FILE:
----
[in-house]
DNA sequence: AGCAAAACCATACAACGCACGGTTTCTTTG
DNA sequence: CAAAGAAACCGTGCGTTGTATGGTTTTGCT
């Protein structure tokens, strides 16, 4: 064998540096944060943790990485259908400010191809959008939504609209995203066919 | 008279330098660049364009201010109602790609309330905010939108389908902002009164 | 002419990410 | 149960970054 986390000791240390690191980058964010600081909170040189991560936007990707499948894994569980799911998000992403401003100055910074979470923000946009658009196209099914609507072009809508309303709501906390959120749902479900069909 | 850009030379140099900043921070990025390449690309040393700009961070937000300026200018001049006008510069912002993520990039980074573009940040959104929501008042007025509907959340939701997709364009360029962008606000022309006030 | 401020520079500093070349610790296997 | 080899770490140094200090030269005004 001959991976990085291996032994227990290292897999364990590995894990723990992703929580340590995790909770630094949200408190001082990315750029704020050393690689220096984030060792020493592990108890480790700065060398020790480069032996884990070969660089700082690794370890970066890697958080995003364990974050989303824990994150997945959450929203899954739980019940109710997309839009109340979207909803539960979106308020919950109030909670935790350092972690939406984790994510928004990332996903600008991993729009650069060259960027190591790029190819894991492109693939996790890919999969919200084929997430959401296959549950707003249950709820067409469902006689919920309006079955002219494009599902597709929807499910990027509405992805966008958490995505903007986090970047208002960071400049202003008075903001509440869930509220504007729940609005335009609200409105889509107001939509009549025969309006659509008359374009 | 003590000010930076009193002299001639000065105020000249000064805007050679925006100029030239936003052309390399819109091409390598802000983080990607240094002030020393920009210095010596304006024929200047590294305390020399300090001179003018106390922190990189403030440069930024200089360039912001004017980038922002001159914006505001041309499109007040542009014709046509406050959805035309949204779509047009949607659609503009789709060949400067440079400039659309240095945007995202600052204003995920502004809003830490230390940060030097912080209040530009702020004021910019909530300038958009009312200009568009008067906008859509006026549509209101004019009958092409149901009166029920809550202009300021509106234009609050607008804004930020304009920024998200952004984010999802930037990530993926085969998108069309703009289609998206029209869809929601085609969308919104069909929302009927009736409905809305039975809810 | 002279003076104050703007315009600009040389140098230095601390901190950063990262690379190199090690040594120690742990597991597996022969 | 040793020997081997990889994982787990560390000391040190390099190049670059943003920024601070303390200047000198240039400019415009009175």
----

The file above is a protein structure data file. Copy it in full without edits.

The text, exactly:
[in-house]
DNA sequence: AGCAAAACCATACAACGCACGGTTTCTTTG
DNA sequence: CAAAGAAACCGTGCGTTGTATGGTTTTGCT
């Protein structure tokens, strides 16, 4: 064998540096944060943790990485259908400010191809959008939504609209995203066919 | 008279330098660049364009201010109602790609309330905010939108389908902002009164 | 002419990410 | 149960970054 986390000791240390690191980058964010600081909170040189991560936007990707499948894994569980799911998000992403401003100055910074979470923000946009658009196209099914609507072009809508309303709501906390959120749902479900069909 | 850009030379140099900043921070990025390449690309040393700009961070937000300026200018001049006008510069912002993520990039980074573009940040959104929501008042007025509907959340939701997709364009360029962008606000022309006030 | 401020520079500093070349610790296997 | 080899770490140094200090030269005004 001959991976990085291996032994227990290292897999364990590995894990723990992703929580340590995790909770630094949200408190001082990315750029704020050393690689220096984030060792020493592990108890480790700065060398020790480069032996884990070969660089700082690794370890970066890697958080995003364990974050989303824990994150997945959450929203899954739980019940109710997309839009109340979207909803539960979106308020919950109030909670935790350092972690939406984790994510928004990332996903600008991993729009650069060259960027190591790029190819894991492109693939996790890919999969919200084929997430959401296959549950707003249950709820067409469902006689919920309006079955002219494009599902597709929807499910990027509405992805966008958490995505903007986090970047208002960071400049202003008075903001509440869930509220504007729940609005335009609200409105889509107001939509009549025969309006659509008359374009 | 003590000010930076009193002299001639000065105020000249000064805007050679925006100029030239936003052309390399819109091409390598802000983080990607240094002030020393920009210095010596304006024929200047590294305390020399300090001179003018106390922190990189403030440069930024200089360039912001004017980038922002001159914006505001041309499109007040542009014709046509406050959805035309949204779509047009949607659609503009789709060949400067440079400039659309240095945007995202600052204003995920502004809003830490230390940060030097912080209040530009702020004021910019909530300038958009009312200009568009008067906008859509006026549509209101004019009958092409149901009166029920809550202009300021509106234009609050607008804004930020304009920024998200952004984010999802930037990530993926085969998108069309703009289609998206029209869809929601085609969308919104069909929302009927009736409905809305039975809810 | 002279003076104050703007315009600009040389140098230095601390901190950063990262690379190199090690040594120690742990597991597996022969 | 040793020997081997990889994982787990560390000391040190390099190049670059943003920024601070303390200047000198240039400019415009009175």